By William K. Black
Bloomington, MN: January 12, 2015
David Leonhardt came to my attention because of his column purporting that liberals were wrong about families and education. Given my colleagues’ expertise in macroeconomics, money, and jobs, I decided to look at what views Leonhardt was presenting on austerity. Leonhardt lauds himself for avoiding what he dubs the “safe” approach to journalism and instead “providing a service to readers when we’re willing to make analytical judgments.” What kind of “analytical judgments” does he make about austerians and debt hawks in light of their track record of repeated predictive failures? He loves them.
By Joe Firestone
The Peterson Foundation reacted to the President’s budget document with a report repeating its usual whining about the debt problem, and the need to cut entitlements. Here are quotations from the report and my explanations of why they are ridiculous deficit/debt terrorist nonsense.
While today’s deficits are much lower than those during the financial crisis and recession, over the next ten years debt will remain at historically high levels under the policies outlined in the President’s budget. Over the long term, our debt is on a rising and unsustainable path that harms our economy and threatens our future standard of living.
Posted in Joe Firestone
Tagged CBO projections, debt, deficit solvency, Fiscal Policy, Fiscal Responsibility, fiscal sustainablity, High Value Platinum Coin Seigniorage, HVPCS, interest rates, OMB projections, peterson, Peterson Foundation, President Obama's 2015 budget
By William K. Black
In the course of researching yesterday’s column that explains why Tyler Cowen’s faux “hyper-meritocracy” endangers our world I read a number of articles discussing the Northwestern University study on the public policy views of the wealthy. One of those columns was published by UPI on February 24, 2013.
One of the central points that the scholars who conducted the study made was that the wealthy use their political clout to try to cause the American public to adopt the belief of the wealthy that reducing the federal budget deficit, in response to the Great Recession, was the most important problem facing America. In my column yesterday I noted that the scholars pointed out the logical incoherence of that position given the wealthy’s strong support for the policy view that the federal government should run budget deficits as a counter-cyclical fiscal policy to a recession.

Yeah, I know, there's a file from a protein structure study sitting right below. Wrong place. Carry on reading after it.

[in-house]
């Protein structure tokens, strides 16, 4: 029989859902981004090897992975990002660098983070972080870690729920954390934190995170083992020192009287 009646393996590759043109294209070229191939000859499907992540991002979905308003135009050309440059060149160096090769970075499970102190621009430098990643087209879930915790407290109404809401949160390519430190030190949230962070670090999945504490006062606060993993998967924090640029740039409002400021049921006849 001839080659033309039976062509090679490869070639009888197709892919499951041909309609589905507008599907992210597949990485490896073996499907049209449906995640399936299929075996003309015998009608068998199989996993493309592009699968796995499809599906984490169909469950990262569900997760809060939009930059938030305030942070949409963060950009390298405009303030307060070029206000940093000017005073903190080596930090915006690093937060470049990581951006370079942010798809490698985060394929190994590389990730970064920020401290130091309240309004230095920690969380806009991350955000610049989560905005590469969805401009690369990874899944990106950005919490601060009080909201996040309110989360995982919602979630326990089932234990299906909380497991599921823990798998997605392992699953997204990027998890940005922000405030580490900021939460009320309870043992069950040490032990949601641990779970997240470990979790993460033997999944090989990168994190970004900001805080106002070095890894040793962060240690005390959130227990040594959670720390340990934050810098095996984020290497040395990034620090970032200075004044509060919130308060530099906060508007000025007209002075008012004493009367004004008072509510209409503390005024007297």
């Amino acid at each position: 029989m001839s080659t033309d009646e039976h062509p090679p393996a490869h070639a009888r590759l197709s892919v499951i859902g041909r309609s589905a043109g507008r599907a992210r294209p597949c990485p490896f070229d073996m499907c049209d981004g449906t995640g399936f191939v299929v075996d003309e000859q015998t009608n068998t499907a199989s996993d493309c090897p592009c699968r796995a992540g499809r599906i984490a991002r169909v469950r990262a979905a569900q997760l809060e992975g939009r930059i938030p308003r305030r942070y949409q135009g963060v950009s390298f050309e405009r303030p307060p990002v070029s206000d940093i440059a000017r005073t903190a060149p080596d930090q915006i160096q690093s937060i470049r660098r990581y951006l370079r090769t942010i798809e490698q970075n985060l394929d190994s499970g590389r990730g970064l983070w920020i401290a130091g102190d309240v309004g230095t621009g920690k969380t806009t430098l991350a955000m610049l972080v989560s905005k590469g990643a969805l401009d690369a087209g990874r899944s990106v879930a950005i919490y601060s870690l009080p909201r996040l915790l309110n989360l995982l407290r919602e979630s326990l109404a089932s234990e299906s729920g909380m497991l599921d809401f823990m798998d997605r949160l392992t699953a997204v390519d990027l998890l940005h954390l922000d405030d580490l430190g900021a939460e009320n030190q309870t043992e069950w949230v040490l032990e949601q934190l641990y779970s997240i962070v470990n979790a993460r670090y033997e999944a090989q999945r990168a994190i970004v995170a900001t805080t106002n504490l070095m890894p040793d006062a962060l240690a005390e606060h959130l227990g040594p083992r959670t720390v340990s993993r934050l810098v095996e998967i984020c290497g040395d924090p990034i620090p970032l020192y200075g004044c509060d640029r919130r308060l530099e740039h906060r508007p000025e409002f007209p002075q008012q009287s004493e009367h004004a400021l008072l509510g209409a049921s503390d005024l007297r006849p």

By Michael Hudson
(Remarks by Prof. Michael Hudson at The Atlantic’s Economy Summit, Washington DC, Wednesday, March 13, 2013)
There are two quite different perspectives in the set of speeches at this conference. Many on our morning panels – Steve Keen, William Greider, and earlier Yves Smith and Robert Kuttner – have warned about the economy being strapped by debt. The debt we are talking about is private-sector debt. But most officials this afternoon focus on government debt and budget deficits as the problem – especially social spending such as Social Security, not bailouts to the banks and Federal Reserve credit to re-inflate prices for real estate, stocks and bonds.
By Marshall Auerback
The lamentable state of American political parties has become common sport amongst the chattering classes in DC and beyond. Although, one wonders whether this dysfunction has really been such a bad thing, when considering how united bipartisan “responsible” action always seems to result in yet more budget cuts.
By virtue of the fact that Congress and the Obama Administration couldn’t agree on much for the past few years, America’s deficits got large enough to put a floor on demand. The transfer payments via the automatic stabilisers worked to stabilise private sector incomes and allowed a general, albeit tepid, recovery in the economy.